The Boys In The Band is An Intimate & Powerful Window Into The Past Piloted By A Phenomenal Cast (Review)

The Boys In The Band is An Intimate & Powerful Window Into The Past Piloted By A Phenomenal Cast (Review)

In 1970, William Friedkin adapted The Boys In The Band, Mart Crowley’s controversial but famous play about a circle of closeted gay friends celebrating a birthday party that turns into a night of uncomfortable revelations for the silver screen. Fifty years later, producer Ryan Murphy assembled an all-LGBTQ cast to bring the story to life once again, and the result is an intimate, heartbreaking film anchored by phenomenal performances from everyone involved, and capped off with a stark reminder about the uncertain times in which we currently live. Read more

The Invisible Man Is A Terrifying Horror Film With A Tremendous Turn From Elisabeth Moss (Review)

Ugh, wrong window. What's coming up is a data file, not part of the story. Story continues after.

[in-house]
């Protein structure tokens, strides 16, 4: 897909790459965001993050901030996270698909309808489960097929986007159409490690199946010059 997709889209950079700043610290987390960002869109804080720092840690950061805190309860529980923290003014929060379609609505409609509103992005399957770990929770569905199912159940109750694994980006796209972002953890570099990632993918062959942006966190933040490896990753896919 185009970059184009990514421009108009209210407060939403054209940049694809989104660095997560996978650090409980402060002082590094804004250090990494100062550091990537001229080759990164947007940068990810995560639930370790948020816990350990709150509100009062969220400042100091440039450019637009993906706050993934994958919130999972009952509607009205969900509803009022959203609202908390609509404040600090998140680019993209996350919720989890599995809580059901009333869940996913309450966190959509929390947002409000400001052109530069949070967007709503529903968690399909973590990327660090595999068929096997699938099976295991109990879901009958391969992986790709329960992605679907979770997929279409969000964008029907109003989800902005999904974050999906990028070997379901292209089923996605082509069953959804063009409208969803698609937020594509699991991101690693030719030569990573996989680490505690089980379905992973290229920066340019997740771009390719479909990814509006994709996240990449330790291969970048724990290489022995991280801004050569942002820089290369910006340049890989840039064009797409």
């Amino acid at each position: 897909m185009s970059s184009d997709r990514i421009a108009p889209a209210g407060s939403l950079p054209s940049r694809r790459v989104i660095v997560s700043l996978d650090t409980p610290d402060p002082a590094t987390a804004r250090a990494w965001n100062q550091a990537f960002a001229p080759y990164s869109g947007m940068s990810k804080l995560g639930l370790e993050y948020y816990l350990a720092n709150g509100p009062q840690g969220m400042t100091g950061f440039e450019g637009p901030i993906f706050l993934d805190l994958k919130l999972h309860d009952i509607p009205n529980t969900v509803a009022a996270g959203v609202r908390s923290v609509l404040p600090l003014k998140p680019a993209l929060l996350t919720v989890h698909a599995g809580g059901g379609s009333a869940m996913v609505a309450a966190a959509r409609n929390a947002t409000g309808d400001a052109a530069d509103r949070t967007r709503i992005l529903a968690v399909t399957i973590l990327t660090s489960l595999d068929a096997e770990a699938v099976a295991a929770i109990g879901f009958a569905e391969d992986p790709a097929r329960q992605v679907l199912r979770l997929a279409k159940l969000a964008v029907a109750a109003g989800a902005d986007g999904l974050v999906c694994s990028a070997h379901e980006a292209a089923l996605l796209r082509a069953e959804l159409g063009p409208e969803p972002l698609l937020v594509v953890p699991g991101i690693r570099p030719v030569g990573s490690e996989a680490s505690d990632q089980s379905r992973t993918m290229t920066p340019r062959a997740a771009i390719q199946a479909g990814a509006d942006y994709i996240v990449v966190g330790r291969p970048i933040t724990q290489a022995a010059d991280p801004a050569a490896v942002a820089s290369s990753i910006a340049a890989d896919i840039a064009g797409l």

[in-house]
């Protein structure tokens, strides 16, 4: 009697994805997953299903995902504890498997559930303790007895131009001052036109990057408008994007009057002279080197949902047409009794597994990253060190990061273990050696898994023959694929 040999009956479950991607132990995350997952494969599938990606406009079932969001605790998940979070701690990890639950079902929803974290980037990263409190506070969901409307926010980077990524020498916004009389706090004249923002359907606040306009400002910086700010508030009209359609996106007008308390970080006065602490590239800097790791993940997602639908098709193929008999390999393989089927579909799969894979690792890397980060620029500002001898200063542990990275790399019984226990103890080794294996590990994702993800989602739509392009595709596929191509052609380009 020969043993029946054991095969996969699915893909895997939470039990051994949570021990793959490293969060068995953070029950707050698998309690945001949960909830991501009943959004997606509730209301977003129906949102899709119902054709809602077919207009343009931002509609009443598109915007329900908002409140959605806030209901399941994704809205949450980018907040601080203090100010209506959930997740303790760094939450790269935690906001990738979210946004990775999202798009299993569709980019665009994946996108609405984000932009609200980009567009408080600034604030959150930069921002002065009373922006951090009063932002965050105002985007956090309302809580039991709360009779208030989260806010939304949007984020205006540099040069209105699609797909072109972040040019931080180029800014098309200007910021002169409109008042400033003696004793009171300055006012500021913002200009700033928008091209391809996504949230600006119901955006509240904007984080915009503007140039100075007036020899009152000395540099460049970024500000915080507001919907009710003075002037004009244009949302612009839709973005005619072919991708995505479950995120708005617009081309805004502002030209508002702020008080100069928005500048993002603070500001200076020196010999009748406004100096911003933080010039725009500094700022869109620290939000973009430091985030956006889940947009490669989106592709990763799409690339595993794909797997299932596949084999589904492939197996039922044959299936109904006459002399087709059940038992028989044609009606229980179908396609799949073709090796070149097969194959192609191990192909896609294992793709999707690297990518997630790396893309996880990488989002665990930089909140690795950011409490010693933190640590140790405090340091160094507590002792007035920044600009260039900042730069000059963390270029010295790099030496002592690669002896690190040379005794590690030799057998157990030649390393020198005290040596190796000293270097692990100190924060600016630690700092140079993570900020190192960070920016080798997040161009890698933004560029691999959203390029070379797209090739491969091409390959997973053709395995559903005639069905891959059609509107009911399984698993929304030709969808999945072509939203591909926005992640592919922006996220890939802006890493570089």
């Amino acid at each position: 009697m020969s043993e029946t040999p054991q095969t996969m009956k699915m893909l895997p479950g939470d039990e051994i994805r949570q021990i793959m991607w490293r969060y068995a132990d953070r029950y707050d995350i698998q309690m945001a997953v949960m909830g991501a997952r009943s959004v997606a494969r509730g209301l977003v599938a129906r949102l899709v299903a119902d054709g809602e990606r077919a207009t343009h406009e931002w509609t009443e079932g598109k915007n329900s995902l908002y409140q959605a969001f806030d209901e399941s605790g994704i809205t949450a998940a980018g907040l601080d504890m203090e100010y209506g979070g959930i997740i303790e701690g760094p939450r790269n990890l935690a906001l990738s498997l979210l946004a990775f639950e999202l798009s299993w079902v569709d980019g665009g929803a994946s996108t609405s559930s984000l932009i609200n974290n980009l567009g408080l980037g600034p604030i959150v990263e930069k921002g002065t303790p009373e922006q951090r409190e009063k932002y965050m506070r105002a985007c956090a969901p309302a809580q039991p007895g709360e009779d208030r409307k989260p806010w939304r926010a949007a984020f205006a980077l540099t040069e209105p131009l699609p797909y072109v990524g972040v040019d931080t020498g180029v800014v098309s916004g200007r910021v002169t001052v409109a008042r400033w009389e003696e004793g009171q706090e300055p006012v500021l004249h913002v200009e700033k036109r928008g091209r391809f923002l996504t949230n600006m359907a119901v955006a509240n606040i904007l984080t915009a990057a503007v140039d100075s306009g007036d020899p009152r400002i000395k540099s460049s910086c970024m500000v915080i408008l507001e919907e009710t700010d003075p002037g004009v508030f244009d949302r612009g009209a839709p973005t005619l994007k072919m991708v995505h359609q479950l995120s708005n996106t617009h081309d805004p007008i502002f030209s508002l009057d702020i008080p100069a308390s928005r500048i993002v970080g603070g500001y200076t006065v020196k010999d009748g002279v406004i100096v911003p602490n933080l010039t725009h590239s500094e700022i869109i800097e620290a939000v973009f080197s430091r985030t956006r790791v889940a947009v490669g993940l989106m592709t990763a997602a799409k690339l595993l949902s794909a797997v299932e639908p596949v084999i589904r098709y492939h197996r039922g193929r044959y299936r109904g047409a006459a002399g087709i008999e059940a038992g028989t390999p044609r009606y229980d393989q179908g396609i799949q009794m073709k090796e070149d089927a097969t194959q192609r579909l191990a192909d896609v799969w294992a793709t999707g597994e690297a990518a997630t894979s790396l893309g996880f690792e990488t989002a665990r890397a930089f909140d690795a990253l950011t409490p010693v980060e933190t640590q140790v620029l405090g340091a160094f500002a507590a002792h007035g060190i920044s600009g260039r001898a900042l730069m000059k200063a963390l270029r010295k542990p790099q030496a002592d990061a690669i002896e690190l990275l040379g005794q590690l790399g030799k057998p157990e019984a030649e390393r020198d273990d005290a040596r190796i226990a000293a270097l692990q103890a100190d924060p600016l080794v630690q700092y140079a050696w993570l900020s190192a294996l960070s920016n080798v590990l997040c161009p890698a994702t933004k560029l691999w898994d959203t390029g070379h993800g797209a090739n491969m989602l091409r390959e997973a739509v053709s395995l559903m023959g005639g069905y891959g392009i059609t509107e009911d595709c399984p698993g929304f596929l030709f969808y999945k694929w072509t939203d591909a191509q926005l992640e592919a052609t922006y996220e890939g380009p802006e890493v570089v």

The Invisible Man Is A Terrifying Horror Film With A Tremendous Turn From Elisabeth Moss (Review)

From Sinister in 2012 to Happy Death Day in 2017, Blumhouse Productions is a production company that prides itself on crafting low-budget horror films from a growing list of rising auteurs, although, for every masterpiece like Get Out, there’s a dud on the level of Truth or Dare. Thankfully, The Invisible Man is on the positive end of that spectrum thanks to creative direction from Leigh Whannell, a stellar lead performance from Elisabeth Moss, and a clever way of grounding the classic H.G. Wells character into our modern times. Read more

Emma is A Charming Period Drama With The Experience of Looking at a Painting (Review)

Emma is A Charming Period Drama With The Experience of Looking at a Painting (Review)

Jane Austen is one of the most prolific authors of all time, and her body of work has been adapted from the page to the silver screen on a multitude of occasions, from Ang Lee’s 1995 adaptation of Sense and Sensibility to Joe Wright’s feature directorial debut rendition of Pride and Prejudice. One of the most famous Austen adaptations was Amy Heckerling’s Clueless, which left audiences howling with laughter and left speechless over its creativity in modernizing Austen’s novel Emma in a mid-90s era high school in Beverly Hills, California. Read more